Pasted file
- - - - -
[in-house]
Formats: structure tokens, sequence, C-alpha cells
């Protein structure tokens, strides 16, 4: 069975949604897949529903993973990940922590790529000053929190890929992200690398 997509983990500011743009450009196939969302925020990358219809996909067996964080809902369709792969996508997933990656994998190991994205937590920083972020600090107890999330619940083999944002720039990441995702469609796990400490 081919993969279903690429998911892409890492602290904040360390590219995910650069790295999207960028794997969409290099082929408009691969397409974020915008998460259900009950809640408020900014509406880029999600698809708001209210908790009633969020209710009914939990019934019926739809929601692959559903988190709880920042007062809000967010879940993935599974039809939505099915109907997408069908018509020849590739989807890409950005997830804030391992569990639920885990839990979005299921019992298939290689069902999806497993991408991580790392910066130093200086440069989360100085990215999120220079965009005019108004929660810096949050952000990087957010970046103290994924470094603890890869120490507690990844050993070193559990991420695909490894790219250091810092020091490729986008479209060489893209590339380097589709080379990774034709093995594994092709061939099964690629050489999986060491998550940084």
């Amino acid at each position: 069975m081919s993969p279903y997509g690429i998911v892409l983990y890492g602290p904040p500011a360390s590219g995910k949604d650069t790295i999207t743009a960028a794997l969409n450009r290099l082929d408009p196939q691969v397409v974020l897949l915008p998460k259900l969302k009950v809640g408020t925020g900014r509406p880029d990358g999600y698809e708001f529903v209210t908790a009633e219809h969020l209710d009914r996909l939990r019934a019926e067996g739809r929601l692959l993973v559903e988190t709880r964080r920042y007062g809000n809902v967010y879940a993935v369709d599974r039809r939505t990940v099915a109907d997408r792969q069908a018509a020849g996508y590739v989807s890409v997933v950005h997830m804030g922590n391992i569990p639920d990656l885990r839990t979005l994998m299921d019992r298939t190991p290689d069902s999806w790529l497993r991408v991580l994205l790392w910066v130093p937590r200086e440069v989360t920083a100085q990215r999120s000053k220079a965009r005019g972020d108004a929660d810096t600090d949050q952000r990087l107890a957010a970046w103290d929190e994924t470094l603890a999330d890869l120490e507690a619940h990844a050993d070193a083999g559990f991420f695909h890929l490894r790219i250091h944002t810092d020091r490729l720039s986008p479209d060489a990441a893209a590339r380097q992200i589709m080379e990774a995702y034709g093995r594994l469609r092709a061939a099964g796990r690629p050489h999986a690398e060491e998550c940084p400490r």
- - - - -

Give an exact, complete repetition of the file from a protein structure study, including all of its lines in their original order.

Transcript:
[in-house]
Formats: structure tokens, sequence, C-alpha cells
């Protein structure tokens, strides 16, 4: 069975949604897949529903993973990940922590790529000053929190890929992200690398 997509983990500011743009450009196939969302925020990358219809996909067996964080809902369709792969996508997933990656994998190991994205937590920083972020600090107890999330619940083999944002720039990441995702469609796990400490 081919993969279903690429998911892409890492602290904040360390590219995910650069790295999207960028794997969409290099082929408009691969397409974020915008998460259900009950809640408020900014509406880029999600698809708001209210908790009633969020209710009914939990019934019926739809929601692959559903988190709880920042007062809000967010879940993935599974039809939505099915109907997408069908018509020849590739989807890409950005997830804030391992569990639920885990839990979005299921019992298939290689069902999806497993991408991580790392910066130093200086440069989360100085990215999120220079965009005019108004929660810096949050952000990087957010970046103290994924470094603890890869120490507690990844050993070193559990991420695909490894790219250091810092020091490729986008479209060489893209590339380097589709080379990774034709093995594994092709061939099964690629050489999986060491998550940084």
């Amino acid at each position: 069975m081919s993969p279903y997509g690429i998911v892409l983990y890492g602290p904040p500011a360390s590219g995910k949604d650069t790295i999207t743009a960028a794997l969409n450009r290099l082929d408009p196939q691969v397409v974020l897949l915008p998460k259900l969302k009950v809640g408020t925020g900014r509406p880029d990358g999600y698809e708001f529903v209210t908790a009633e219809h969020l209710d009914r996909l939990r019934a019926e067996g739809r929601l692959l993973v559903e988190t709880r964080r920042y007062g809000n809902v967010y879940a993935v369709d599974r039809r939505t990940v099915a109907d997408r792969q069908a018509a020849g996508y590739v989807s890409v997933v950005h997830m804030g922590n391992i569990p639920d990656l885990r839990t979005l994998m299921d019992r298939t190991p290689d069902s999806w790529l497993r991408v991580l994205l790392w910066v130093p937590r200086e440069v989360t920083a100085q990215r999120s000053k220079a965009r005019g972020d108004a929660d810096t600090d949050q952000r990087l107890a957010a970046w103290d929190e994924t470094l603890a999330d890869l120490e507690a619940h990844a050993d070193a083999g559990f991420f695909h890929l490894r790219i250091h944002t810092d020091r490729l720039s986008p479209d060489a990441a893209a590339r380097q992200i589709m080379e990774a995702y034709g093995r594994l469609r092709a061939a099964g796990r690629p050489h999986a690398e060491e998550c940084p400490r």